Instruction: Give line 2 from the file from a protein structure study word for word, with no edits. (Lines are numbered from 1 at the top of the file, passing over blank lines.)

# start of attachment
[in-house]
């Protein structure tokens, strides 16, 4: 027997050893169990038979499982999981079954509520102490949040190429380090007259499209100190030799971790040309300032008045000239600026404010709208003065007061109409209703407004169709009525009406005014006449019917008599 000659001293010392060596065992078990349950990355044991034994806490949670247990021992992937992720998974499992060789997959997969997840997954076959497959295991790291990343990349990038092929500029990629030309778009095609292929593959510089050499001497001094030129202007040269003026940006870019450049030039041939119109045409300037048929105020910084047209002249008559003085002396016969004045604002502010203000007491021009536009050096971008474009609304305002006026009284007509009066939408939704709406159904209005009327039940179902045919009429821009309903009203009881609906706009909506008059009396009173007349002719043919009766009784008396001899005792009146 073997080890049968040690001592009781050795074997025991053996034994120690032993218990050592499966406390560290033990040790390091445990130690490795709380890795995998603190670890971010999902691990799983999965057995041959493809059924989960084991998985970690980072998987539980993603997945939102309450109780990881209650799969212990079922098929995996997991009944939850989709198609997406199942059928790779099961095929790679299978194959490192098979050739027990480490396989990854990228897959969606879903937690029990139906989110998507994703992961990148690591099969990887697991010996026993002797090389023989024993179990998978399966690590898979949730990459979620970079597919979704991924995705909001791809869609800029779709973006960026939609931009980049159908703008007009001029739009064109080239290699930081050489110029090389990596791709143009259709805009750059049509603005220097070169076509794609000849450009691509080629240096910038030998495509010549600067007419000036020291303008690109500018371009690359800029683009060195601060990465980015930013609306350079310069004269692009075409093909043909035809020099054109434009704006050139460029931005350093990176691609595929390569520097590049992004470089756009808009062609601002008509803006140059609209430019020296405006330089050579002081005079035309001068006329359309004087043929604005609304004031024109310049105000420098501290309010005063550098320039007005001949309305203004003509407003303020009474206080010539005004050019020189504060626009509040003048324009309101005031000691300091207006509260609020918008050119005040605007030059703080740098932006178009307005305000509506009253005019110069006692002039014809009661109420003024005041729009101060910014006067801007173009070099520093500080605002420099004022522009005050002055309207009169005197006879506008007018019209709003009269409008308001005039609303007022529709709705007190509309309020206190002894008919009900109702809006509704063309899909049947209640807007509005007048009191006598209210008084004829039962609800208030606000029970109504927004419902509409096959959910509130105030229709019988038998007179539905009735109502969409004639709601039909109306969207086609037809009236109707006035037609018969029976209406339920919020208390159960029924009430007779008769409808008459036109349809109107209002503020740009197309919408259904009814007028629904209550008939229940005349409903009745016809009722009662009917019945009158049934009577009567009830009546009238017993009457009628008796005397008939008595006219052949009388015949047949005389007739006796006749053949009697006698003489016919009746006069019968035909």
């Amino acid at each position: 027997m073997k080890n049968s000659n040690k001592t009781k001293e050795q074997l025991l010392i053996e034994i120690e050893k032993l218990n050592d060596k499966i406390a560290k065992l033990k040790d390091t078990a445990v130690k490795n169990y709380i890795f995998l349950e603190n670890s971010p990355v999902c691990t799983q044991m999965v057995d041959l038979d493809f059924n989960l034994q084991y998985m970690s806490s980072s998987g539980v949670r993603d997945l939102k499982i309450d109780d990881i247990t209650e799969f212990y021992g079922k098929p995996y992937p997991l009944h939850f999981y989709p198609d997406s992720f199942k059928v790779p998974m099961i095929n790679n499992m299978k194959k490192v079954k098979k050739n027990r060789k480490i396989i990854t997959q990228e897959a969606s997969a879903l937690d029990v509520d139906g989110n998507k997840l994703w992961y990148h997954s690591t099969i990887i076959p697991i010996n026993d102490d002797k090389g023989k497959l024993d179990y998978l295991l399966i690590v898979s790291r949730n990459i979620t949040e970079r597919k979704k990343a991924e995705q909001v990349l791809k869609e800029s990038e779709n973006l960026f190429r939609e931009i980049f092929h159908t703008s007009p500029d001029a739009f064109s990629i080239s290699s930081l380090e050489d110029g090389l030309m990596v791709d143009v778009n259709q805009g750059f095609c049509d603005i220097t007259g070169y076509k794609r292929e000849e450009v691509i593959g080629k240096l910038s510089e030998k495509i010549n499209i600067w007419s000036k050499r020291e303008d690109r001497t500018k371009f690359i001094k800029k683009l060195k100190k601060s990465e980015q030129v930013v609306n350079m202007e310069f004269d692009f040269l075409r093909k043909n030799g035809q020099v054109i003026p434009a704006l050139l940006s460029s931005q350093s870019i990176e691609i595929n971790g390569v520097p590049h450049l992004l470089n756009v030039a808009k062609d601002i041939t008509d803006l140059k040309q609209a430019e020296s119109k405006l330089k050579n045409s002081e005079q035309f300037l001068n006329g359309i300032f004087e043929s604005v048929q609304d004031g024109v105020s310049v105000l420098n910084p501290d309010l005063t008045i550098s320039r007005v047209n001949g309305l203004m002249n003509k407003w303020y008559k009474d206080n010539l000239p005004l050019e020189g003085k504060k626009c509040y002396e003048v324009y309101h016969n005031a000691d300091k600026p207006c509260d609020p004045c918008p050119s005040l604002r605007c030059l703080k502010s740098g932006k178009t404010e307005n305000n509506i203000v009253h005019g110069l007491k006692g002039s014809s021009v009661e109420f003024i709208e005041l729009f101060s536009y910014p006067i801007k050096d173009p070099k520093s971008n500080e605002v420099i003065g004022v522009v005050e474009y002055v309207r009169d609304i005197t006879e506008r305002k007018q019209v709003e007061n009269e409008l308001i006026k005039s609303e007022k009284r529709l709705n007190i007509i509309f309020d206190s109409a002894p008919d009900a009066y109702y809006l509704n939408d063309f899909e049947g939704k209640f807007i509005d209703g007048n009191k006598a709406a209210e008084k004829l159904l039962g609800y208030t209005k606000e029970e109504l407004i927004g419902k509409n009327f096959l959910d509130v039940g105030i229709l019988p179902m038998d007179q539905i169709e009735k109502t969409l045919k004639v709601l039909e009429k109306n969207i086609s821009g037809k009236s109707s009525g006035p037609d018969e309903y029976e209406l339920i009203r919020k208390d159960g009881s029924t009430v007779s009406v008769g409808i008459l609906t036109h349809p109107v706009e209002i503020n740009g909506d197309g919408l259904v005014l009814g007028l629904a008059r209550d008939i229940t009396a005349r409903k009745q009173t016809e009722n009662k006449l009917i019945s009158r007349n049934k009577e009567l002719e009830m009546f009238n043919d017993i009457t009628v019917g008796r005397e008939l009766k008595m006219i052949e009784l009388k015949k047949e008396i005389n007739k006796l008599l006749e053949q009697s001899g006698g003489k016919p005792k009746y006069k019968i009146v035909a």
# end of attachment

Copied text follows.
């Protein structure tokens, strides 16, 4: 027997050893169990038979499982999981079954509520102490949040190429380090007259499209100190030799971790040309300032008045000239600026404010709208003065007061109409209703407004169709009525009406005014006449019917008599 000659001293010392060596065992078990349950990355044991034994806490949670247990021992992937992720998974499992060789997959997969997840997954076959497959295991790291990343990349990038092929500029990629030309778009095609292929593959510089050499001497001094030129202007040269003026940006870019450049030039041939119109045409300037048929105020910084047209002249008559003085002396016969004045604002502010203000007491021009536009050096971008474009609304305002006026009284007509009066939408939704709406159904209005009327039940179902045919009429821009309903009203009881609906706009909506008059009396009173007349002719043919009766009784008396001899005792009146 073997080890049968040690001592009781050795074997025991053996034994120690032993218990050592499966406390560290033990040790390091445990130690490795709380890795995998603190670890971010999902691990799983999965057995041959493809059924989960084991998985970690980072998987539980993603997945939102309450109780990881209650799969212990079922098929995996997991009944939850989709198609997406199942059928790779099961095929790679299978194959490192098979050739027990480490396989990854990228897959969606879903937690029990139906989110998507994703992961990148690591099969990887697991010996026993002797090389023989024993179990998978399966690590898979949730990459979620970079597919979704991924995705909001791809869609800029779709973006960026939609931009980049159908703008007009001029739009064109080239290699930081050489110029090389990596791709143009259709805009750059049509603005220097070169076509794609000849450009691509080629240096910038030998495509010549600067007419000036020291303008690109500018371009690359800029683009060195601060990465980015930013609306350079310069004269692009075409093909043909035809020099054109434009704006050139460029931005350093990176691609595929390569520097590049992004470089756009808009062609601002008509803006140059609209430019020296405006330089050579002081005079035309001068006329359309004087043929604005609304004031024109310049105000420098501290309010005063550098320039007005001949309305203004003509407003303020009474206080010539005004050019020189504060626009509040003048324009309101005031000691300091207006509260609020918008050119005040605007030059703080740098932006178009307005305000509506009253005019110069006692002039014809009661109420003024005041729009101060910014006067801007173009070099520093500080605002420099004022522009005050002055309207009169005197006879506008007018019209709003009269409008308001005039609303007022529709709705007190509309309020206190002894008919009900109702809006509704063309899909049947209640807007509005007048009191006598209210008084004829039962609800208030606000029970109504927004419902509409096959959910509130105030229709019988038998007179539905009735109502969409004639709601039909109306969207086609037809009236109707006035037609018969029976209406339920919020208390159960029924009430007779008769409808008459036109349809109107209002503020740009197309919408259904009814007028629904209550008939229940005349409903009745016809009722009662009917019945009158049934009577009567009830009546009238017993009457009628008796005397008939008595006219052949009388015949047949005389007739006796006749053949009697006698003489016919009746006069019968035909």